10 Symptoms of Lymphoma

Janis

By Janis | Updated March 23, 2023

Lymphoma is a cancer that impacts the lymphatic system, a crucial component of the body’s immune function. This system consists of a complex network of fluid, lymphocytes, lymphatic vessels, lymph nodes, and lymphatic organs such as the spleen, thymus, tonsils, and bone marrow.

Additionally, it is present in the stomach, intestines, and skin. There are numerous types and subtypes of lymphoma cancer, with most cases falling into one of two categories: Hodgkin lymphoma, accounting for 10-15% of cases, or non-Hodgkin lymphoma.

Swollen Lymph Nodes

Typically, inflamed lymph nodes are tender to the touch and often result from an infection. However, individuals with early-stage lymphoma may not experience any pain. The swelling can occur in areas with a high concentration of lymph nodes, such as the neck, armpits, or groin.

Although this symptom alone may not be alarming enough for someone to seek medical attention, it is essential to be aware of this potential sign of lymphoma.

Swollen Lymph Nodes

Aches and Discomfort

Individuals with lymphoma may experience localized pain in various areas of their body, depending on which organs are affected by the disease.

For example, if the lymphoma is in the brain, it can lead to severe and persistent headaches. If it’s in the stomach, it may result in painful cramps.

Other body parts can also be subject to unexplained, intense pain that occurs randomly. In some rare cases of Hodgkin’s lymphoma, people experience pain after consuming alcohol.

Aches and Discomfort

Persistent Fever

Unexplained fevers, lasting anywhere from a few hours to several days, may serve as an early warning sign of lymphoma, though numerous conditions can cause this symptom.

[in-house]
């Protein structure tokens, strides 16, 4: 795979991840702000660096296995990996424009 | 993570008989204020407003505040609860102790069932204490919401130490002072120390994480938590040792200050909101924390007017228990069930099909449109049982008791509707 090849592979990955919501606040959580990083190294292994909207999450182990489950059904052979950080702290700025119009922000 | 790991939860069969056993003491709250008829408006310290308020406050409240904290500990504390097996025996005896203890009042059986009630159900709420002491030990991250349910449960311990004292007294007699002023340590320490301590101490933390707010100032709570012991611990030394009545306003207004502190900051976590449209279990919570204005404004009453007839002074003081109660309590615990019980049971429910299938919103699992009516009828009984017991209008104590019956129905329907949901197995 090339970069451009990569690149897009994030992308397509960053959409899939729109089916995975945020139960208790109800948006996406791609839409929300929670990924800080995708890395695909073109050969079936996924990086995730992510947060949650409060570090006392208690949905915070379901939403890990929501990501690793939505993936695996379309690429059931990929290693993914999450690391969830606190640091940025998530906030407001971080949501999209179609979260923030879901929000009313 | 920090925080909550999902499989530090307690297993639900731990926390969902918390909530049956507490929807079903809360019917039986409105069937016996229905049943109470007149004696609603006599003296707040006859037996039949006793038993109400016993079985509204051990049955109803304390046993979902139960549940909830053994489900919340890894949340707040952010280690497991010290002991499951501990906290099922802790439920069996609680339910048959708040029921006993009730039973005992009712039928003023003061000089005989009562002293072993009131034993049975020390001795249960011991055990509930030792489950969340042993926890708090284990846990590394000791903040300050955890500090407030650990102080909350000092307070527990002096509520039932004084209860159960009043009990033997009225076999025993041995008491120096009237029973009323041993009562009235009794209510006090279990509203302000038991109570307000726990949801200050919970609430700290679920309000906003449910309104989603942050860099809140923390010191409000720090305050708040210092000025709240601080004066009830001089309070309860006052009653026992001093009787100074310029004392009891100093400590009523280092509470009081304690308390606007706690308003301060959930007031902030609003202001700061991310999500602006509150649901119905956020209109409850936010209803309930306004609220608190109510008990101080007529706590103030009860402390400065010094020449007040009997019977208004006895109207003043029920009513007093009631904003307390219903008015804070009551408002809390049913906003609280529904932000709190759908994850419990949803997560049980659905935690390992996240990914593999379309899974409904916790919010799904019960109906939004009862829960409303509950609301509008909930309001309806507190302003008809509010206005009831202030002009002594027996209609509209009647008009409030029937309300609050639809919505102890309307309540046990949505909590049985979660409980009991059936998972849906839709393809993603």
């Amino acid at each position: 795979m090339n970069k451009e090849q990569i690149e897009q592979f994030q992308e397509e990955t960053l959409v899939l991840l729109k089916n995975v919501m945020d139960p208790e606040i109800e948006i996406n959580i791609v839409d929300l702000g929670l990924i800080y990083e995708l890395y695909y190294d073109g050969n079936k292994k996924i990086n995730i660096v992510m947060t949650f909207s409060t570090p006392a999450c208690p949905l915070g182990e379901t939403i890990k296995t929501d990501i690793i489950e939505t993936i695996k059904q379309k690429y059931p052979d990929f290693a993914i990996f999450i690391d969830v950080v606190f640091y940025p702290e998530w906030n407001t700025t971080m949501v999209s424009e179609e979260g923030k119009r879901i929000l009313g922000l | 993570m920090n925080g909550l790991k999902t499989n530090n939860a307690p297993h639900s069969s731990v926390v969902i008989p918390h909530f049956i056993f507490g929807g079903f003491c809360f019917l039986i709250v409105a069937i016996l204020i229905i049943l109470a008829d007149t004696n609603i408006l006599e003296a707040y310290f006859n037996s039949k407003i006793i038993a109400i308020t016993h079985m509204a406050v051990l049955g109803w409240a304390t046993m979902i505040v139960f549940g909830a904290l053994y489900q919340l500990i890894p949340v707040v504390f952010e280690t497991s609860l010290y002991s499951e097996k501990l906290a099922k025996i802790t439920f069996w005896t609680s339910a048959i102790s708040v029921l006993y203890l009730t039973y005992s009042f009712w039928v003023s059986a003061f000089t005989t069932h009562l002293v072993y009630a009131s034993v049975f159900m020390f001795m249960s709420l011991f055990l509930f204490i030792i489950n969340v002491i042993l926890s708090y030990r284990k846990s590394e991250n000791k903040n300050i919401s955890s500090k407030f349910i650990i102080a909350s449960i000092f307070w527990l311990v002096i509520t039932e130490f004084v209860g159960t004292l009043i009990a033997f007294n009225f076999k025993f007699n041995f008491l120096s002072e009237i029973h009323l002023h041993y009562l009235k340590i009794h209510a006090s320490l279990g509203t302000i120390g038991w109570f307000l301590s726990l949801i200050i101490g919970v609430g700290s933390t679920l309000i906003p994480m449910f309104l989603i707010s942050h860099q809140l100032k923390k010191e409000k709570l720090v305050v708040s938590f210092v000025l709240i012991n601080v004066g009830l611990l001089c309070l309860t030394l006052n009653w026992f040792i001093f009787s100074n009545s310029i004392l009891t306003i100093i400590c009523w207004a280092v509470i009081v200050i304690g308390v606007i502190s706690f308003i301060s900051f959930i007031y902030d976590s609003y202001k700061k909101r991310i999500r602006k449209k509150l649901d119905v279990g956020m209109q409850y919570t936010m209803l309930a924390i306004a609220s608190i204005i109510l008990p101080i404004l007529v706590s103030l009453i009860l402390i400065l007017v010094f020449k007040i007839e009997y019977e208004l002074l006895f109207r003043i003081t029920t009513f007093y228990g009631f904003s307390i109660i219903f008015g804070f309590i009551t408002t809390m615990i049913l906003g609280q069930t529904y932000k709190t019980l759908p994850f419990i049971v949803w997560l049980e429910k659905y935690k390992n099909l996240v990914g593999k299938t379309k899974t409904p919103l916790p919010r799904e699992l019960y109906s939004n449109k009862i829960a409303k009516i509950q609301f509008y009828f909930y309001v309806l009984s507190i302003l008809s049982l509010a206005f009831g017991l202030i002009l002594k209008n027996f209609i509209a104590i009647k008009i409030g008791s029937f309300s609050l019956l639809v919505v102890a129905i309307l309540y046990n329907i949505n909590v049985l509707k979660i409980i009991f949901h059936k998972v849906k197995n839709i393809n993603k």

What sets lymphoma-related fevers apart is the absence of any other apparent infection. If you experience a fever exceeding 100.3 degrees Fahrenheit, it’s essential to consult a physician for further evaluation.

Persistent Fever

Unexplained Weight Loss

Rapid and substantial weight loss is a common symptom of various types of cancer, including lymphoma. Typically, doctors regard unexplained weight loss as a potential warning sign of cancerous growth. Individuals with cancer frequently experience a loss of about 10% of their original body weight within six months.

This weight loss happens because rapidly multiplying abnormal cells place a heightened nutritional demand on the body. Consequently, the body quickly consumes carbohydrates and moves on to burning fat and eventually muscle. Additionally, a decreased appetite can also contribute to further weight loss.

Unexplained Weight Loss

Night Sweats

A common complaint among lymphoma patients is excessive sweating or hyperhidrosis. While heavy perspiration during physical activity or in humid weather is normal, night sweats typically indicate an underlying issue.

The exact reason why lymphoma leads to hyperhidrosis remains unclear, but one theory suggests that an overactive immune system may be responsible for causing excessive perspiration.